Available on Netflix: No or Amazon Instant Video

Day 8: Astérix et Obélix : Mission Cléopâtre (Asterix and Obelix: Mission Cleopatra)

Year: 2002

Directed by: René Goscinny, Lee Payant, Albert Uderzo

Written by: Eddie Lateste, Jos Marissen, Pierre Tchernia

Astérix et Obélix Mission Cléopâtre (Asterix and Obelix Mission Cleopatra)

Source: cineclap

Asterix and Obelix:Mission Cleopatra is a movie based on a French comic book written by Rene Goscinny. Empress Cleopatra (Monica Bellucci) tells Julius Caesar that her people can build a pyramid in three months. She chooses architect Numerobis (Jamel Debbouze) to manage the project on time or be fed to the crocodiles.

To do this, Numerobis will need the help of the warriors: Asterix (Christian Clavier) and Obelix (Gerard Depardieu), with the powerful Panoramix (Claude Rich) along with their pet Dogmatix. How will these unlikely warriors help Numerobis to finish the pyramid project in time? For an amusing evening, watch Asterix et Obelix: Mission Cleopatre.

Available on Netflix: No or Amazon Instant Video

Day 9: Au Galop (In Rush)

Year: 2012

Directed and written by: Louis-Do de Lencquesaing

Au Galop (In Rush)

Source: delhi

Paul (Louis – Do de Lencquesaing)  who is contemplating suicide, meets Ada, a beautiful mother of one, who is about to get married with a businessman. Paul is an accomplished author with a daughter, but still lives with his domineering mother. When he meets Ada (Valentia Cervi), his world is changed forever.

He admires her beauty, while she adores his wit and intelligence. The two begin their forbidden love, and face the consequences attached to it. The movie dramatically depicts the torment of a suicidal novelist, his gorgeous mistress, a dying patriarch, love, children and an insight into l Parisian archetypes

Available on Netflix: No or Amazon Instant Video

Day 10: One Night (38 témoins)

Year: 2012

Directed by: Lucas Belvaux

Written by: Yvan Attal, Patrick Quinet, Patrick Sobelman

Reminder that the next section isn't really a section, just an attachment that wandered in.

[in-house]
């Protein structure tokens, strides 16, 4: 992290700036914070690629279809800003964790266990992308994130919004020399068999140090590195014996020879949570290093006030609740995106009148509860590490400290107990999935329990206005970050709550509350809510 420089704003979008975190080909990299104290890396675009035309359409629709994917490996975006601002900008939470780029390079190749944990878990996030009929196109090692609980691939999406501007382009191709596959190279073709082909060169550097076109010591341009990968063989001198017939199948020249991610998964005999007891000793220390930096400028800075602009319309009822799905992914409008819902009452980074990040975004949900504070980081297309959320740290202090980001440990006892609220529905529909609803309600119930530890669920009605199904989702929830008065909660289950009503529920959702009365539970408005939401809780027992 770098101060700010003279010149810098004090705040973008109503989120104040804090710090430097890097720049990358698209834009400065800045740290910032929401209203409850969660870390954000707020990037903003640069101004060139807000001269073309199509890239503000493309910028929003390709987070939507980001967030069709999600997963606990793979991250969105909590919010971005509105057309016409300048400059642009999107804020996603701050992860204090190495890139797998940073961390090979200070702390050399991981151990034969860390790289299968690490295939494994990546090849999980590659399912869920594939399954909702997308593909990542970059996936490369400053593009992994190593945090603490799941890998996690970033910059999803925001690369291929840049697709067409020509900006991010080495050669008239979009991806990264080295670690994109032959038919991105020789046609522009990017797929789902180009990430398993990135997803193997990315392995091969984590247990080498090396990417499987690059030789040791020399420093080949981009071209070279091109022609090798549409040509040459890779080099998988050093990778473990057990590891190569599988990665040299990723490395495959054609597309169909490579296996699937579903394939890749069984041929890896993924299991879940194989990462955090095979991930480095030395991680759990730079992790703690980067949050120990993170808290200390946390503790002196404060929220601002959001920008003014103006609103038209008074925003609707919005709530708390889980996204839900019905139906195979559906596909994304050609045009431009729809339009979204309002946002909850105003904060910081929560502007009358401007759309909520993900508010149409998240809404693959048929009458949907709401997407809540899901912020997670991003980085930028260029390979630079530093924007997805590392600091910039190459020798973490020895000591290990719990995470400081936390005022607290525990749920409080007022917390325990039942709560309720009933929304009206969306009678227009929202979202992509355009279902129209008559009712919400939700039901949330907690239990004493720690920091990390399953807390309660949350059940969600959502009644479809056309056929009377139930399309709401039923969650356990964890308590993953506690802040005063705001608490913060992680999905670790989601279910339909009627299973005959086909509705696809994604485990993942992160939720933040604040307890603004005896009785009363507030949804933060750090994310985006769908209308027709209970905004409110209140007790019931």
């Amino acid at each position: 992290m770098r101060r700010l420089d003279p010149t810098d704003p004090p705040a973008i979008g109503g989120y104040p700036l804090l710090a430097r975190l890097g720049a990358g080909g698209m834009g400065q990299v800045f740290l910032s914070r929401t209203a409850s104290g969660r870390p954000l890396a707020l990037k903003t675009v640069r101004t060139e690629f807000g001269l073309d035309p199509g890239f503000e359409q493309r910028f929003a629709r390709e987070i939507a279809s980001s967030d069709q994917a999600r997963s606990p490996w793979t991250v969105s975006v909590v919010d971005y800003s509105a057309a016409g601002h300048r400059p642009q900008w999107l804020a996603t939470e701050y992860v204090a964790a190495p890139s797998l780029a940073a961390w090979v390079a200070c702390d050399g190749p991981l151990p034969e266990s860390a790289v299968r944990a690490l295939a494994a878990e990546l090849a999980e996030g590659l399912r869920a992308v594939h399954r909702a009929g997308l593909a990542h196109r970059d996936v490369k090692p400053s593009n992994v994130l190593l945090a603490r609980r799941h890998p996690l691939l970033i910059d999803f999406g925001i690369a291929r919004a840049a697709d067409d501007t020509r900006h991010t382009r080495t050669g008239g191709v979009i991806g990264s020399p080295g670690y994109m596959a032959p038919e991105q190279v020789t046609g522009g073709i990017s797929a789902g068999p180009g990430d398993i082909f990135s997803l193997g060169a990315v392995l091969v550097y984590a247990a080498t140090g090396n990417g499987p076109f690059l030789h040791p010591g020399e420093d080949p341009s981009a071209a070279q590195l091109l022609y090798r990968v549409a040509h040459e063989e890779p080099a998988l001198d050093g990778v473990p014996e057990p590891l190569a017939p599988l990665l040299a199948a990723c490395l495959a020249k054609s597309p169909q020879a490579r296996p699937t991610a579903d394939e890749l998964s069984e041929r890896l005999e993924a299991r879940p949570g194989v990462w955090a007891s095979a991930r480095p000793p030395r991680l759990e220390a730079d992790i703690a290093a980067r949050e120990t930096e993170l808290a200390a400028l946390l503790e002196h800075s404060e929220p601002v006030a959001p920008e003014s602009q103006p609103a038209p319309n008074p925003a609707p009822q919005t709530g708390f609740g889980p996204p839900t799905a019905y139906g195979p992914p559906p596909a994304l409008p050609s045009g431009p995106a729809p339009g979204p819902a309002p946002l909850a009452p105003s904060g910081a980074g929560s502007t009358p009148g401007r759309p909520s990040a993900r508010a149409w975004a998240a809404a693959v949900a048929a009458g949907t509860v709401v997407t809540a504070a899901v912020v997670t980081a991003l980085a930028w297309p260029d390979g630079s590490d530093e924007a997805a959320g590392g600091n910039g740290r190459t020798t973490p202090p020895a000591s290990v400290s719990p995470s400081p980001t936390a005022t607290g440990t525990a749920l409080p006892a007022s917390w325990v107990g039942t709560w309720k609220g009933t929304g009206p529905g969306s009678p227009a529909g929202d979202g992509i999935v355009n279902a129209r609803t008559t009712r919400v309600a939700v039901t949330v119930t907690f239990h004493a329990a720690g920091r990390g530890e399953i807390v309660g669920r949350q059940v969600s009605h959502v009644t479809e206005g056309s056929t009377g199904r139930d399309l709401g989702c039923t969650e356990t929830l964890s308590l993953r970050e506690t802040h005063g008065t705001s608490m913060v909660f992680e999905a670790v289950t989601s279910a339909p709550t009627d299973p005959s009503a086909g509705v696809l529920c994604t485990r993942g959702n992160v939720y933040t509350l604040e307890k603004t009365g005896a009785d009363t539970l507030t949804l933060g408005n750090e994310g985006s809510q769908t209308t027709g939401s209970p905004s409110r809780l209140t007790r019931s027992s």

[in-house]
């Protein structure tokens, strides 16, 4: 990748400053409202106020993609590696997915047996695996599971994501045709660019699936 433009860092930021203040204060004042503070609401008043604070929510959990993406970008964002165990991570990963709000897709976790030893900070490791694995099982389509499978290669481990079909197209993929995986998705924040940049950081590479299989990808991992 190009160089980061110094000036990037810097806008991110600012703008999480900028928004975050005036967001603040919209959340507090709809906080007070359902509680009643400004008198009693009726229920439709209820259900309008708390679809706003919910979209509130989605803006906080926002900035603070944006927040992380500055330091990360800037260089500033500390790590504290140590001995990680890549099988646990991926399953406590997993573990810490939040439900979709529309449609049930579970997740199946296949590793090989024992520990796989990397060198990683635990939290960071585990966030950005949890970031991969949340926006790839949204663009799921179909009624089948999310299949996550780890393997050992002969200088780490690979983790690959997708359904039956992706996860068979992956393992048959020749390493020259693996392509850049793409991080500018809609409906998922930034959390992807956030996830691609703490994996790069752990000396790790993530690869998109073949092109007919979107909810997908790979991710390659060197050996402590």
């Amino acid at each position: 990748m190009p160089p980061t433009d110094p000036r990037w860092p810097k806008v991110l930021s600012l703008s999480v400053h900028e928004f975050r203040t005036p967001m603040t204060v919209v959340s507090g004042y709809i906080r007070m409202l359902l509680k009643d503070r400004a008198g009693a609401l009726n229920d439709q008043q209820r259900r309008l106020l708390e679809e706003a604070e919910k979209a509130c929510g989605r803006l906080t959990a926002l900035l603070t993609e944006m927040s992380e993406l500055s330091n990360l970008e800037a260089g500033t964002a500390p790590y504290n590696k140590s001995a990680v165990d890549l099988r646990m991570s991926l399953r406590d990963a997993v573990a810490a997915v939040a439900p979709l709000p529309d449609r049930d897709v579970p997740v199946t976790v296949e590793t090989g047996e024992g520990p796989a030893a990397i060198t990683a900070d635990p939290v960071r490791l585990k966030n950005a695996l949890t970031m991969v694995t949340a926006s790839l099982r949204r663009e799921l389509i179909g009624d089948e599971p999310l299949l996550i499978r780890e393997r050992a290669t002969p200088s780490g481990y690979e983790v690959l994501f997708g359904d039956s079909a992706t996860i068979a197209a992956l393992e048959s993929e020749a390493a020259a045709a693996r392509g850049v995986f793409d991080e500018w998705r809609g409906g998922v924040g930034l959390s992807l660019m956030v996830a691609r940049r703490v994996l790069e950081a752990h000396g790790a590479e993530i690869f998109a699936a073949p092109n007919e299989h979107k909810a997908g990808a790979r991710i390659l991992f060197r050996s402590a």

One Night (38 témoins)

Source: alliancefrancaise

What will you do if, after returning from a business trip, you discover a murder committed in your hometown, but no one is interested in solving the case? Will you keep out of the trouble, or you will be like Louise Morvand and give your all to ensure that the local police will investigate the case?

38 témoins means 38 witnesses in French, but  is ironic in that, in the film, only one of the thirty eight people living in the area is willing to speak of the event, deciding to break his silence and provide some truths that the town doesn’t want to hear.

Available on Netflix: No or Amazon Instant Video

Day 11: Parlez-moi de vous (On Air)

Year: 2012

Directed and written by: Pierre Pinaud

Parlez moi de vous (On Air)

Source: futureshop

Molina is a famous agony aunt in France. Many people listen to her giving advice and solving emotional and sexual problems with her customary cheek and humour. Behind the image is a faceless diva and an introvert living like an old maid uptown. One day, however, she decides to search for her mother whom she never knew.

In her search, she discovers more about her past and regains her heart. “Parlez moi de vous” is a light comedy drama which makes perfect watching after a day of work.

Available on Netflix: No or Amazon Instant Video

Day 12: Un conte de Noël (A Christmas Tale)

Year: 2008

Directed by: Arnaud Desplechin

Written by: Arnaud Desplechin, Emmanuel Bourdieu

Un conte de Noël (A Christmas Tale)

Source: fan-de-cinema